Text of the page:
PIA blocks 60 will now be described with reference to FIG. 3. The PIA provides a mechanism for programmably routing signals from I/O input pins 40 to any LAB and from any LAB macrocell output to any other LAB. The PIA includes word lines 43 and 62 and bit lines 61. The bit lines are also labelled "interconnect terms" in FIG. 3. In the preferred embodiment shown, there are 52 word lines 43 which come from the I/O lines, and there are 128 word lines 62 which are driven from macrocell buffers 54. Interconnect terms 61 are perpendicular to the word lines. At the intersections of the word lines and bit lines are programmable elements 63 which, when programmed in one state, provide a connection between the associated word and bit lines, and which, when programmed in the other state, provide no such connection. In the preferred embodiment, the programmable elements are EPROM transistors. However, other types of programmable elements such as EEPROM transistors, fuses, anti-fuses, or other similar elements could be used without departing from the scope and spirit of the invention. There are 24 interconnect terms 61 feeding each LAB 50 in the embodiment shown. Again, this number is an estimate as to the optimum number for the device shown in FIG. 3, but a larger or smaller number could be used if desired. The entire PIA (i.e., all of PIA blocks 60 taken together) is therefore a programmable array with 180 word lines and 192 bit lines (eight groups of 24 bit lines).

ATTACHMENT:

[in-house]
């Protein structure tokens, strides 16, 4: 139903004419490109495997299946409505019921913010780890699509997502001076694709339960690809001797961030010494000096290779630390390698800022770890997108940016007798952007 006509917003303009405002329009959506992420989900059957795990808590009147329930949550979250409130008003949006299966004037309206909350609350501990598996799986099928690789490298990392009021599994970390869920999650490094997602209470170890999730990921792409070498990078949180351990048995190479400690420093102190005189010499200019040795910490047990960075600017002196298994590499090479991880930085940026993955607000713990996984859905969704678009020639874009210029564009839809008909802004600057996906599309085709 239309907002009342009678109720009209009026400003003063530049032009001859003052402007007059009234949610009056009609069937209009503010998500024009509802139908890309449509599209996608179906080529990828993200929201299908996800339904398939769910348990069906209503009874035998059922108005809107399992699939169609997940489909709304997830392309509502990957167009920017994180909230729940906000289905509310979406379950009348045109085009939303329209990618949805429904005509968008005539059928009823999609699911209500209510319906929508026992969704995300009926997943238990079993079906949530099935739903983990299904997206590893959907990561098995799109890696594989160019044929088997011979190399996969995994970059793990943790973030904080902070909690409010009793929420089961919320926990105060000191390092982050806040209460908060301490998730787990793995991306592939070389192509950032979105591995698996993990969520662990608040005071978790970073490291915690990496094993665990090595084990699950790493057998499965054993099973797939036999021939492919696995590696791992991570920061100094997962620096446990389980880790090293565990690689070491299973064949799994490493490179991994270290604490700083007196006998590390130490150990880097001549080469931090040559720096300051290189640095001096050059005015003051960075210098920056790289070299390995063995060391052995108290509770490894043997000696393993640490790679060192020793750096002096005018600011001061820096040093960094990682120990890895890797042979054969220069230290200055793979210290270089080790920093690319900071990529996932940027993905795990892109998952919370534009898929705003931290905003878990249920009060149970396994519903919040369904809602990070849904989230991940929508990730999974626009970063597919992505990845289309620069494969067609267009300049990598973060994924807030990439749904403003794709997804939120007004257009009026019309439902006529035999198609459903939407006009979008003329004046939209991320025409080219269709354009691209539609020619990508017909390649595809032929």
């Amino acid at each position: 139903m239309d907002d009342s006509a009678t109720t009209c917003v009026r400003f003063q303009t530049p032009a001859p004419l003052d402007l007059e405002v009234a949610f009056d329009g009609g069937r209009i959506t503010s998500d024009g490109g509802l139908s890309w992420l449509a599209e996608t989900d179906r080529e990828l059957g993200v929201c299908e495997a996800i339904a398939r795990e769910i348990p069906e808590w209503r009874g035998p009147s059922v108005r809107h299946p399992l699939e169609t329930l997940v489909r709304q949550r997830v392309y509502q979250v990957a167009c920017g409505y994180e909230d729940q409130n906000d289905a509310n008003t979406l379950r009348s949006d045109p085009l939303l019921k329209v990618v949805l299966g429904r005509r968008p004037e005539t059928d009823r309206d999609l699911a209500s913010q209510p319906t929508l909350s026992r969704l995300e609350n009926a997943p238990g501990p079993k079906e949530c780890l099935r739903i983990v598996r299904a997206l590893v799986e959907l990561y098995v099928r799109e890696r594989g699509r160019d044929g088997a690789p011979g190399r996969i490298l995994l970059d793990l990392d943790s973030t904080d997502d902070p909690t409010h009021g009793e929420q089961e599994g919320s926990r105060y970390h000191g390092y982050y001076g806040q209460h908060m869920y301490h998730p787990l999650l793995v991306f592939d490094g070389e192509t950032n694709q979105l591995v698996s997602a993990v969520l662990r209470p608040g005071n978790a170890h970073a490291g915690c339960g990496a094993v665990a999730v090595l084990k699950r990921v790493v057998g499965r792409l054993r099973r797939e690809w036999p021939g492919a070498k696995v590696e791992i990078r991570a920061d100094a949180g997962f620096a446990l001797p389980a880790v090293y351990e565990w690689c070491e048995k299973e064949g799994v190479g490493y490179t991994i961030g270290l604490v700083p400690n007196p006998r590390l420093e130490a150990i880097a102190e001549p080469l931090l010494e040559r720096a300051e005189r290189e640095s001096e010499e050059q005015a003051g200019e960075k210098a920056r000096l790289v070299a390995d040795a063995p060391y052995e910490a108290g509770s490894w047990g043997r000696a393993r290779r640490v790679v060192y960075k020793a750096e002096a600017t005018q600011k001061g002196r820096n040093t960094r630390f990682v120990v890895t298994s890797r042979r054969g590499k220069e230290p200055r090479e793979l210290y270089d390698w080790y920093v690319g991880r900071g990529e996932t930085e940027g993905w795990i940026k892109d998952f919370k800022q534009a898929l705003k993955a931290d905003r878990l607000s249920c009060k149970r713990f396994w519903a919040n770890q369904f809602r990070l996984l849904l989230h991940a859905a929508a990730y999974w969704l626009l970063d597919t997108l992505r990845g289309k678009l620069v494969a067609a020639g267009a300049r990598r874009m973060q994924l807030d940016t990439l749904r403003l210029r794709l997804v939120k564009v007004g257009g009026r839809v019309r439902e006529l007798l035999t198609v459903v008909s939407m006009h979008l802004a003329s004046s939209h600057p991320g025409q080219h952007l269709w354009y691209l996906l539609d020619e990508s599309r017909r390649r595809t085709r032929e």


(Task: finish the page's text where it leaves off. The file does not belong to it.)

FIG. 4 is a block diagram showing a single LAB 50 and its associated PIA 60. This diagram shows, in concept, the signal routing to and from the LAB and the PIA. Lines going into the LAB are the fast inputs 570 shown as a group of 82=16 lines (true and complement signals), the interconnect terms 580 shown as a group of 242=48 lines (true and complement signals), the macrocell feedback lines 590 shown as two groups totaling 162=32 lines (true and complement signals), and the "expander" feedback lines 560 shown as a group of 32 lines (single polarity only). This totals to 128 word lines for each LAB in the embodiment shown. There ar 152 bit lines (P-terms) in each LAB. These will be described in detail in the discussion of FIG. 5. Shown in the diagram of FIG. 4 are the groups of signals 530 and 531 going to the output buffers labeled 53 in FIG. 3. Lines 530 provide the path for data from the macrocells to the output buffers, and lines 531 provide the path for the output enable (OE) signals from the OE P-terms. The PIA block 60 associated with this LAB is shown as having 180 word lines and 24 bit lines as previously described.